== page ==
Christian off-campus ministry welcomes students
The Furnace, a campus-focused Christian ministry, is coming into the light.
The ministry has been active on campus for nearly a decade, reaching out to the the student population since the 2006-2007 academic year.
“I wanted to do something I knew would have a guaranteed impact on 50,000 students,” creator of the Furnace Jessie Still said. “I know that sounds crazy. … you can only meet, in person, so many people.”
The Furnace is moving from its previous subterranean location, the Prayer Room, to a more prominent location called House of Prayer East Lansing (HOPE) on 619 E. Grand River Avenue.
"'Onward and upward,' those are our keywords,” Still said. “We’ve been kind of underground and hidden; you know literally we were at an underground spot so this is a time. … to come out of hiding and let people see the goodness of God and what he’s been doing with us.”
Despite the magnitude of his mission, Still believes it can succeed.
“The idea of prayer is that if you really have faith, and believe that God hears and answers prayer, and you pray for God’s love to be made known to 50,000 students, he will really do it,” Still said.
Still’s belief in the power of prayer also carries over as a focus of the group, setting the Furnace apart from many other ministries.
Residential College of Arts and Humanities senior Josh Schriver spent time exploring his spirituality through a variety of methods, but he kept coming back to the Furnace.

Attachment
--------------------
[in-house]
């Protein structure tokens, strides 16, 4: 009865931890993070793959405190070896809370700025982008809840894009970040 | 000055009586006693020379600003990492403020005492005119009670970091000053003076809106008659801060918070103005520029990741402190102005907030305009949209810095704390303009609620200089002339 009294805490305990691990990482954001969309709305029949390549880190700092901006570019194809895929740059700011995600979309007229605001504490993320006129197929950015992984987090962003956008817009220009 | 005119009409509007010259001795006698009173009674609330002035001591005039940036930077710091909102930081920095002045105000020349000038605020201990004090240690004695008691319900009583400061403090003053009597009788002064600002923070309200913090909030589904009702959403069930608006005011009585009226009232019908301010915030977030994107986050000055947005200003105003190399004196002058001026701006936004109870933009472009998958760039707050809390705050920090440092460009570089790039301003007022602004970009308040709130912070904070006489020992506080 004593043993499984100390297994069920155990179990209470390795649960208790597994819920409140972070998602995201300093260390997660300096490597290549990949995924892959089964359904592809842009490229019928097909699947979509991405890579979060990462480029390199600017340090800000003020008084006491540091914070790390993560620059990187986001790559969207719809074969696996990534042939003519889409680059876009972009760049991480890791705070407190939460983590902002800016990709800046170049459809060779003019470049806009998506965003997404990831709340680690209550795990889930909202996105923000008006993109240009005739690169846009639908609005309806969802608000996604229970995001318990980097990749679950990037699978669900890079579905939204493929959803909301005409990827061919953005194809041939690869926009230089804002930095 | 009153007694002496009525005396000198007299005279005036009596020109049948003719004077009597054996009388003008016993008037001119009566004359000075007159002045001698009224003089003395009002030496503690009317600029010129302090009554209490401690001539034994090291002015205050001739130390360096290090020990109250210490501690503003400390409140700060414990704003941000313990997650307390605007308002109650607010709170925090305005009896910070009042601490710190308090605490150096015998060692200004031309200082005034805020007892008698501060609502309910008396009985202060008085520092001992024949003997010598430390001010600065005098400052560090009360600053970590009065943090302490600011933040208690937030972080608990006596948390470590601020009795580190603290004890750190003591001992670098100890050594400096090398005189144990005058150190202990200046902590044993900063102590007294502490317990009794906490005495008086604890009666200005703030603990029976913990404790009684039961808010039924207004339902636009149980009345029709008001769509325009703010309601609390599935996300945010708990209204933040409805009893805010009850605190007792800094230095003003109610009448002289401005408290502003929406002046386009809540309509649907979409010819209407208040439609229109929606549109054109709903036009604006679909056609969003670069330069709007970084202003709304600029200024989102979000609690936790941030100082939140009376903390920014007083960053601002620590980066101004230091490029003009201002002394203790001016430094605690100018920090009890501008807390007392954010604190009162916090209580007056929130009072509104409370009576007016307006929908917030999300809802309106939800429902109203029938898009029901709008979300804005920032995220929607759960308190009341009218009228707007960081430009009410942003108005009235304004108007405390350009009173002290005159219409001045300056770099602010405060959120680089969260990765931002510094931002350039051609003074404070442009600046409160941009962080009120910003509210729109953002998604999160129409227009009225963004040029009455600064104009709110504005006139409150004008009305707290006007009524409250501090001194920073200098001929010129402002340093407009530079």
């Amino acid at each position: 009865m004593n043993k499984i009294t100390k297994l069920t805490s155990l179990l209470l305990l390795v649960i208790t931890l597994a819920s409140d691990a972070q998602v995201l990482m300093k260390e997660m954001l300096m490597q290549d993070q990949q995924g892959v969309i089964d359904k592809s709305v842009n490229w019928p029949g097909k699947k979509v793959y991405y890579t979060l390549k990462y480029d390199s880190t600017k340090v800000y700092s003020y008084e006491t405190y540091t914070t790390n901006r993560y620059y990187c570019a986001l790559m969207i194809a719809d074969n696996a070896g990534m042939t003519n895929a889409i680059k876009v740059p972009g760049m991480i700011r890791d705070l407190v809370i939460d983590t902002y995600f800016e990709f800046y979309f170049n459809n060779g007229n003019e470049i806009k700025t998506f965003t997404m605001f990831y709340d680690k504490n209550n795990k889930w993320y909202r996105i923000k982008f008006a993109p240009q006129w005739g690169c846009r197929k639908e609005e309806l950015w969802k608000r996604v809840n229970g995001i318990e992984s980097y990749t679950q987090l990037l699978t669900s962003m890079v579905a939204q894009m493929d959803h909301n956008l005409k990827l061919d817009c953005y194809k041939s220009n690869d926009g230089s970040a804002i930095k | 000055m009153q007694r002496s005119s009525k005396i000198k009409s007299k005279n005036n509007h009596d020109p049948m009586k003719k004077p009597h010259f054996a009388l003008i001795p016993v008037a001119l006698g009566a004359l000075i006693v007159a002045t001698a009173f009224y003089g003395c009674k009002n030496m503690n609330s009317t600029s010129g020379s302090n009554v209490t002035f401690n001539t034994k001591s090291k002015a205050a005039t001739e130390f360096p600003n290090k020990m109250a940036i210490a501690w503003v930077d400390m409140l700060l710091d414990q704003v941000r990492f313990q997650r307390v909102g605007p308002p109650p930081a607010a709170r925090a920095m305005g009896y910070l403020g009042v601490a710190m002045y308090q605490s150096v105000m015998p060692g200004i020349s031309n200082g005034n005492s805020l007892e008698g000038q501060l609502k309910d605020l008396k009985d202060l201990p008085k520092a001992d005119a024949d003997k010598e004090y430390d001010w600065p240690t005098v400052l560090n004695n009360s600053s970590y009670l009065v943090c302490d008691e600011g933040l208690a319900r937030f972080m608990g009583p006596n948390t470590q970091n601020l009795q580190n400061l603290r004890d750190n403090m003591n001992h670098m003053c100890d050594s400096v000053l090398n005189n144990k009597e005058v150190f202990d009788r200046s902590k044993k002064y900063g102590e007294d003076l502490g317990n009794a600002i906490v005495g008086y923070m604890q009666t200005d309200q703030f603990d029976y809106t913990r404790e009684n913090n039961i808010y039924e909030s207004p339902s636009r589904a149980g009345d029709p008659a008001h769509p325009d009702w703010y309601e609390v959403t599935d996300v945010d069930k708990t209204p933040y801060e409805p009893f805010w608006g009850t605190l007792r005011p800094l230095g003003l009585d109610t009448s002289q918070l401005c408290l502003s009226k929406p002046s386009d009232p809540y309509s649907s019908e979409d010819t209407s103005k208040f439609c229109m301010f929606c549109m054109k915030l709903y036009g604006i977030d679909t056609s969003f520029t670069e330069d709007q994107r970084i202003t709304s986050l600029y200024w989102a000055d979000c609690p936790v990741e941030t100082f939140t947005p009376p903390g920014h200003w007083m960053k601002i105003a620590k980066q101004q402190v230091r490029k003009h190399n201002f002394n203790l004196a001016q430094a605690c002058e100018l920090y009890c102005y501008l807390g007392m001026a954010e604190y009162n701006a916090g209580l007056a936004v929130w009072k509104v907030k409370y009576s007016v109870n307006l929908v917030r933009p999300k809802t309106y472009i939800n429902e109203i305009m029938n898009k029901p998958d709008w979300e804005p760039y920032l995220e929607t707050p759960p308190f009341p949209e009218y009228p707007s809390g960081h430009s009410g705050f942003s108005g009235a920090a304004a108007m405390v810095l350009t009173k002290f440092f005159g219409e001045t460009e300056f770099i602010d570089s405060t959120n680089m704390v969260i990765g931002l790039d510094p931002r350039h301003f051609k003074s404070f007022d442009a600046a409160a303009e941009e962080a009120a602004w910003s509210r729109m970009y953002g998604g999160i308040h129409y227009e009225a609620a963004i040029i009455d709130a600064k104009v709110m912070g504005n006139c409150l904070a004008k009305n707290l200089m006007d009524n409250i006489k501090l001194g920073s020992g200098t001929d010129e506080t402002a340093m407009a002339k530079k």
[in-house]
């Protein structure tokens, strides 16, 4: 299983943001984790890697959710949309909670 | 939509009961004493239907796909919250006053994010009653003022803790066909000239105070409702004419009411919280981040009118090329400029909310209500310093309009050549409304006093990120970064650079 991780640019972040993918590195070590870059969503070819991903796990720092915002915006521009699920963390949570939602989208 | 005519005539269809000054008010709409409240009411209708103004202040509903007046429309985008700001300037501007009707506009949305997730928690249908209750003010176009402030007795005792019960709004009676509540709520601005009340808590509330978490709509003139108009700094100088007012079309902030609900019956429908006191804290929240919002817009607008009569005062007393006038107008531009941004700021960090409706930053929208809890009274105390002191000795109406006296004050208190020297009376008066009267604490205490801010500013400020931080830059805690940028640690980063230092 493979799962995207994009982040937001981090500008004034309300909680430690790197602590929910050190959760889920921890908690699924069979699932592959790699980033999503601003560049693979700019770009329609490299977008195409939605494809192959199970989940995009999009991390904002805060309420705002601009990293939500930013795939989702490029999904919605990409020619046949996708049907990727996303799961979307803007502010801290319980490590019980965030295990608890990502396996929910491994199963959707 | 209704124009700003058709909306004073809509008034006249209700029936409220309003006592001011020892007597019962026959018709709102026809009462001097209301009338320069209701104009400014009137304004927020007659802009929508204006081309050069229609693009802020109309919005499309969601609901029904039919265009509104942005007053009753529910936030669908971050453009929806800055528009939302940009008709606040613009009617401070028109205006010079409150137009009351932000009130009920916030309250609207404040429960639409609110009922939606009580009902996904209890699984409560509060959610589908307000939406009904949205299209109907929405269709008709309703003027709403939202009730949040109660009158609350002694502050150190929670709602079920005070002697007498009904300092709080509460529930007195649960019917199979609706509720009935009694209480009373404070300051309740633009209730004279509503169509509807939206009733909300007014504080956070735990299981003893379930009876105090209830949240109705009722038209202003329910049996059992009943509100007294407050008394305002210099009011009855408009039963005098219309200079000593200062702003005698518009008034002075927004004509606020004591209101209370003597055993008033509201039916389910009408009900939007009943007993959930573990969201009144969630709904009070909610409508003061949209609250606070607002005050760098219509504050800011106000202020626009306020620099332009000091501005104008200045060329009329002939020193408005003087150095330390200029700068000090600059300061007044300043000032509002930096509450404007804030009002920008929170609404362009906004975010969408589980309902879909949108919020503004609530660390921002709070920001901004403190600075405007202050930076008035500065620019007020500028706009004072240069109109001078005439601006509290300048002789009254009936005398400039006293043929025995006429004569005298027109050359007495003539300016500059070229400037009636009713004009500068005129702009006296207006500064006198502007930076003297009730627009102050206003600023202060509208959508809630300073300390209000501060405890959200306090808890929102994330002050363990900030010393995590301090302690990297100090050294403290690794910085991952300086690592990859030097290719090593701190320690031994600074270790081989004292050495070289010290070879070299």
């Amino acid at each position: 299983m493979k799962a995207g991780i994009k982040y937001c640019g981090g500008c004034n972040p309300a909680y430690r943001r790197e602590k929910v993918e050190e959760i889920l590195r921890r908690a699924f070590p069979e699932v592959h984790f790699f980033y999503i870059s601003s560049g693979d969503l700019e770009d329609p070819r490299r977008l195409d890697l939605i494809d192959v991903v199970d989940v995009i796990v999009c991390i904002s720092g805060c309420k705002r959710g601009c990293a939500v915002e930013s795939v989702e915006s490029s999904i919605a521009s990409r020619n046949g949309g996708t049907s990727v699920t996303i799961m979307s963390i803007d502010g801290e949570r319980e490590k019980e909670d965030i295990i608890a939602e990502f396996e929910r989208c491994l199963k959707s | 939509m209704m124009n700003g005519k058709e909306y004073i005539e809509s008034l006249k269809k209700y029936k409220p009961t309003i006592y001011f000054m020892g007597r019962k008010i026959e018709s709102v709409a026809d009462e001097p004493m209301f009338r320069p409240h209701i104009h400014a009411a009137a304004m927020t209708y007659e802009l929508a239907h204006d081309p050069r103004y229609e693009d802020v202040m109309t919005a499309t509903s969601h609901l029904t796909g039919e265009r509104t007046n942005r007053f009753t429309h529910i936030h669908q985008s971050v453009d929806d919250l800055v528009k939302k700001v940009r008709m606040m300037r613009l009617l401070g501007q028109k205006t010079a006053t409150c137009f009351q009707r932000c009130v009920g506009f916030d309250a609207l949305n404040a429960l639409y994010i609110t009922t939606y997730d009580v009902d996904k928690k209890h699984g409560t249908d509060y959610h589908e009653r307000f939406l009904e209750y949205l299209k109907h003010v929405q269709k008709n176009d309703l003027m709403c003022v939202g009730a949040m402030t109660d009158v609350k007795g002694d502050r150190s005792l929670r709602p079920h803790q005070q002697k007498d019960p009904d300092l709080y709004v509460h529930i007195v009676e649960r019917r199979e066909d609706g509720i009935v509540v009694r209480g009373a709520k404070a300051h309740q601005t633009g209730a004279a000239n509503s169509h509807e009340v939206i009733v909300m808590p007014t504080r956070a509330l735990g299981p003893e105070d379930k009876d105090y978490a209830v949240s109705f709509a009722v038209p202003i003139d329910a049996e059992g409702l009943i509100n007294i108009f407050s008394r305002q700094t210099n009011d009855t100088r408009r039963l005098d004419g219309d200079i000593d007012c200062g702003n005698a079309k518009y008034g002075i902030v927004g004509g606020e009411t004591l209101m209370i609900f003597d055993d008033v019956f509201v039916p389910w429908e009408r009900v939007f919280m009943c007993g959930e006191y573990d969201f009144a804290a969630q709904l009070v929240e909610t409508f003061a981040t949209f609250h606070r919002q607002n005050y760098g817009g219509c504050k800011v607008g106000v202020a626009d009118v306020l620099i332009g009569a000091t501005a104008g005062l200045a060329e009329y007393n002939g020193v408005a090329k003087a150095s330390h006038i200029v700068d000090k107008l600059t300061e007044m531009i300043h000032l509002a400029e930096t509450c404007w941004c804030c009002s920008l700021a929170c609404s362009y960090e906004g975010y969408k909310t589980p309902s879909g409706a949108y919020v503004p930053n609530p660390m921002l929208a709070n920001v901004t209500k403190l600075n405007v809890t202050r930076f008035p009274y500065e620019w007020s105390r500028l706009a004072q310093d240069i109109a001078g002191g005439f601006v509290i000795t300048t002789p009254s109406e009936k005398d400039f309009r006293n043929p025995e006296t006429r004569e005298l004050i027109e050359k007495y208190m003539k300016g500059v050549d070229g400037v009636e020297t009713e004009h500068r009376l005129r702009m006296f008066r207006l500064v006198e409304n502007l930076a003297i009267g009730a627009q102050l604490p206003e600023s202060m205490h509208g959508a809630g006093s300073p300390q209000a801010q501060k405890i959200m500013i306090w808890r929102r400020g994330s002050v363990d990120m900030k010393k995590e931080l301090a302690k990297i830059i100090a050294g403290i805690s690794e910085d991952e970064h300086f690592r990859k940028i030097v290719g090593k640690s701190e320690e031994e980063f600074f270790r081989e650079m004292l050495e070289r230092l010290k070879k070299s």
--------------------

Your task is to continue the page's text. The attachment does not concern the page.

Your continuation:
“Experimenting with other kinds of spiritual practices kind of took me away from myself,” Schriver said. “And I was really trying to find that again.”
Schriver said he feels the method of prayer the Furnace teaches is authentic.
“(It’s) prayer as communication rather than rehearsed sayings,” Schriver said. “And prayer as learning your language in the context of a divine creator.”
The Furnace is non-denominational and welcomes anyone who seeks to find God through the Bible.
“We hold very closely to what the Bible teaches,” the Furnace Director and MSU alumnus Justin Reid said. “But so long as you agree with it, the Bible as the standard of what is right and wrong, what matters, then we can play together.”
Eric Lynch, a staff member at The Furnace, spoke of how his participation in the group has sharpened his personal connection to God.
“I’ve really learned how to pray better and how to go deeper in praying as well,” Lynch said. “I know that when you kind of first come into the faith and into the presence it’s hard, and it’s kind of intimidating at first, but you kind of realize the accessibility, and how free you are to enter into a place of worship as the Furnace.”